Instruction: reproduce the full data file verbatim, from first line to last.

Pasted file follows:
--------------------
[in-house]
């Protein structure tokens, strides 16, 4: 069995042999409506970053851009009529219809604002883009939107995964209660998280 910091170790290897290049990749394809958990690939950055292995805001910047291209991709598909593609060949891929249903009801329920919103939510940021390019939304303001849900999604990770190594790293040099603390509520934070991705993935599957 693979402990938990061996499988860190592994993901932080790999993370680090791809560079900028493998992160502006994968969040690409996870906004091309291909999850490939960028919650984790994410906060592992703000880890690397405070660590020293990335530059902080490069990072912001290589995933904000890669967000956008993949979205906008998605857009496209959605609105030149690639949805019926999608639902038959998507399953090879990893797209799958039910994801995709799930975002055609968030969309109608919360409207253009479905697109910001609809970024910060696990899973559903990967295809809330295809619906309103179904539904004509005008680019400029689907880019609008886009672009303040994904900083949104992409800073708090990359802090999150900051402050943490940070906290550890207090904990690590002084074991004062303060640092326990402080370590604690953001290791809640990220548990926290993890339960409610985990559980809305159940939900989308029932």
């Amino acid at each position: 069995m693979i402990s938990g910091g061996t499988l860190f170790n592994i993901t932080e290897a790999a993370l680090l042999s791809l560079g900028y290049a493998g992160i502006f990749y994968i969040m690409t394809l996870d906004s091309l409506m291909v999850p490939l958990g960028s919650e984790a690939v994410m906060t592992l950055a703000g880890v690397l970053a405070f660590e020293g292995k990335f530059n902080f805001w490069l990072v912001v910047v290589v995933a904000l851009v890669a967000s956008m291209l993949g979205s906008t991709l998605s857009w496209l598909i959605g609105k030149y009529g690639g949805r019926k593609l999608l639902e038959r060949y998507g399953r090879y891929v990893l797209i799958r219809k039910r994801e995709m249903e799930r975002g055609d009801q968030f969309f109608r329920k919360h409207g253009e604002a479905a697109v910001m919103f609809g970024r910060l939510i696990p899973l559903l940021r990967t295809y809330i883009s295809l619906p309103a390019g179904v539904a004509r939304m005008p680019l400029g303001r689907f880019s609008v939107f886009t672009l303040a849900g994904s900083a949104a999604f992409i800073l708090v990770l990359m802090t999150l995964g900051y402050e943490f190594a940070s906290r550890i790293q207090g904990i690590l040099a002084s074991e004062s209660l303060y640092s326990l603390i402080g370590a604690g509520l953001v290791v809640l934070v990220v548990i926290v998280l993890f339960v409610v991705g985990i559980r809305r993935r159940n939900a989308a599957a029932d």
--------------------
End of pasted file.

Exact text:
[in-house]
């Protein structure tokens, strides 16, 4: 069995042999409506970053851009009529219809604002883009939107995964209660998280 910091170790290897290049990749394809958990690939950055292995805001910047291209991709598909593609060949891929249903009801329920919103939510940021390019939304303001849900999604990770190594790293040099603390509520934070991705993935599957 693979402990938990061996499988860190592994993901932080790999993370680090791809560079900028493998992160502006994968969040690409996870906004091309291909999850490939960028919650984790994410906060592992703000880890690397405070660590020293990335530059902080490069990072912001290589995933904000890669967000956008993949979205906008998605857009496209959605609105030149690639949805019926999608639902038959998507399953090879990893797209799958039910994801995709799930975002055609968030969309109608919360409207253009479905697109910001609809970024910060696990899973559903990967295809809330295809619906309103179904539904004509005008680019400029689907880019609008886009672009303040994904900083949104992409800073708090990359802090999150900051402050943490940070906290550890207090904990690590002084074991004062303060640092326990402080370590604690953001290791809640990220548990926290993890339960409610985990559980809305159940939900989308029932």
């Amino acid at each position: 069995m693979i402990s938990g910091g061996t499988l860190f170790n592994i993901t932080e290897a790999a993370l680090l042999s791809l560079g900028y290049a493998g992160i502006f990749y994968i969040m690409t394809l996870d906004s091309l409506m291909v999850p490939l958990g960028s919650e984790a690939v994410m906060t592992l950055a703000g880890v690397l970053a405070f660590e020293g292995k990335f530059n902080f805001w490069l990072v912001v910047v290589v995933a904000l851009v890669a967000s956008m291209l993949g979205s906008t991709l998605s857009w496209l598909i959605g609105k030149y009529g690639g949805r019926k593609l999608l639902e038959r060949y998507g399953r090879y891929v990893l797209i799958r219809k039910r994801e995709m249903e799930r975002g055609d009801q968030f969309f109608r329920k919360h409207g253009e604002a479905a697109v910001m919103f609809g970024r910060l939510i696990p899973l559903l940021r990967t295809y809330i883009s295809l619906p309103a390019g179904v539904a004509r939304m005008p680019l400029g303001r689907f880019s609008v939107f886009t672009l303040a849900g994904s900083a949104a999604f992409i800073l708090v990770l990359m802090t999150l995964g900051y402050e943490f190594a940070s906290r550890i790293q207090g904990i690590l040099a002084s074991e004062s209660l303060y640092s326990l603390i402080g370590a604690g509520l953001v290791v809640l934070v990220v548990i926290v998280l993890f339960v409610v991705g985990i559980r809305r993935r159940n939900a989308a599957a029932d």